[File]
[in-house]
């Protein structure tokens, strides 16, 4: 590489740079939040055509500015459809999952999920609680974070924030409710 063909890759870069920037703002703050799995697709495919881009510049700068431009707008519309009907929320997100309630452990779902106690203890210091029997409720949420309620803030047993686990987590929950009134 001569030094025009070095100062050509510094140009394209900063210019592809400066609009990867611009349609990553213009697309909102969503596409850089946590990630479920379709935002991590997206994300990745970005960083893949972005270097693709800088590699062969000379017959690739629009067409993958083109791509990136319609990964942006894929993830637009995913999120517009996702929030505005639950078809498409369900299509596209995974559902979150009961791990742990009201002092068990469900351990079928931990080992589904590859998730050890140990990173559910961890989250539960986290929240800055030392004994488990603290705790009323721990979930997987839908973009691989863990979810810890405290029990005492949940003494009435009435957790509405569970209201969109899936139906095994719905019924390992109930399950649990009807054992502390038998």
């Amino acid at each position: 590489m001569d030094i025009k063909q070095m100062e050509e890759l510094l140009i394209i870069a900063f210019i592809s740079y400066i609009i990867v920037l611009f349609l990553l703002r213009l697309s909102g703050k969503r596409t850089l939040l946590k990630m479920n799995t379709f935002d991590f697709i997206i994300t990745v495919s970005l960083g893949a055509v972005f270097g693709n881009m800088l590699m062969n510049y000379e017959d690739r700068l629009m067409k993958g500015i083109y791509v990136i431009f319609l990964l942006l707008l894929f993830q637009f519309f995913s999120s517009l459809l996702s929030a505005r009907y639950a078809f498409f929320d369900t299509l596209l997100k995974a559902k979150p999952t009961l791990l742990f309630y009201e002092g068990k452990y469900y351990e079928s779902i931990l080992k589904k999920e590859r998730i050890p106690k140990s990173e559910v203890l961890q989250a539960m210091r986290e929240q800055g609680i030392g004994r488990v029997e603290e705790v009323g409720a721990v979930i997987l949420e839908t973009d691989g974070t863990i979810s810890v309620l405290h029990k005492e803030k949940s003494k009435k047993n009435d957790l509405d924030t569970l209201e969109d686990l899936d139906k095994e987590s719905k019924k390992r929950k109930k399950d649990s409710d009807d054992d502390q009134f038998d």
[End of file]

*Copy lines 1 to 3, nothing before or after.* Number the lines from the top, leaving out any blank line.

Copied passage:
[in-house]
């Protein structure tokens, strides 16, 4: 590489740079939040055509500015459809999952999920609680974070924030409710 063909890759870069920037703002703050799995697709495919881009510049700068431009707008519309009907929320997100309630452990779902106690203890210091029997409720949420309620803030047993686990987590929950009134 001569030094025009070095100062050509510094140009394209900063210019592809400066609009990867611009349609990553213009697309909102969503596409850089946590990630479920379709935002991590997206994300990745970005960083893949972005270097693709800088590699062969000379017959690739629009067409993958083109791509990136319609990964942006894929993830637009995913999120517009996702929030505005639950078809498409369900299509596209995974559902979150009961791990742990009201002092068990469900351990079928931990080992589904590859998730050890140990990173559910961890989250539960986290929240800055030392004994488990603290705790009323721990979930997987839908973009691989863990979810810890405290029990005492949940003494009435009435957790509405569970209201969109899936139906095994719905019924390992109930399950649990009807054992502390038998």
């Amino acid at each position: 590489m001569d030094i025009k063909q070095m100062e050509e890759l510094l140009i394209i870069a900063f210019i592809s740079y400066i609009i990867v920037l611009f349609l990553l703002r213009l697309s909102g703050k969503r596409t850089l939040l946590k990630m479920n799995t379709f935002d991590f697709i997206i994300t990745v495919s970005l960083g893949a055509v972005f270097g693709n881009m800088l590699m062969n510049y000379e017959d690739r700068l629009m067409k993958g500015i083109y791509v990136i431009f319609l990964l942006l707008l894929f993830q637009f519309f995913s999120s517009l459809l996702s929030a505005r009907y639950a078809f498409f929320d369900t299509l596209l997100k995974a559902k979150p999952t009961l791990l742990f309630y009201e002092g068990k452990y469900y351990e079928s779902i931990l080992k589904k999920e590859r998730i050890p106690k140990s990173e559910v203890l961890q989250a539960m210091r986290e929240q800055g609680i030392g004994r488990v029997e603290e705790v009323g409720a721990v979930i997987l949420e839908t973009d691989g974070t863990i979810s810890v309620l405290h029990k005492e803030k949940s003494k009435k047993n009435d957790l509405d924030t569970l209201e969109d686990l899936d139906k095994e987590s719905k019924k390992r929950k109930k399950d649990s409710d009807d054992d502390q009134f038998d």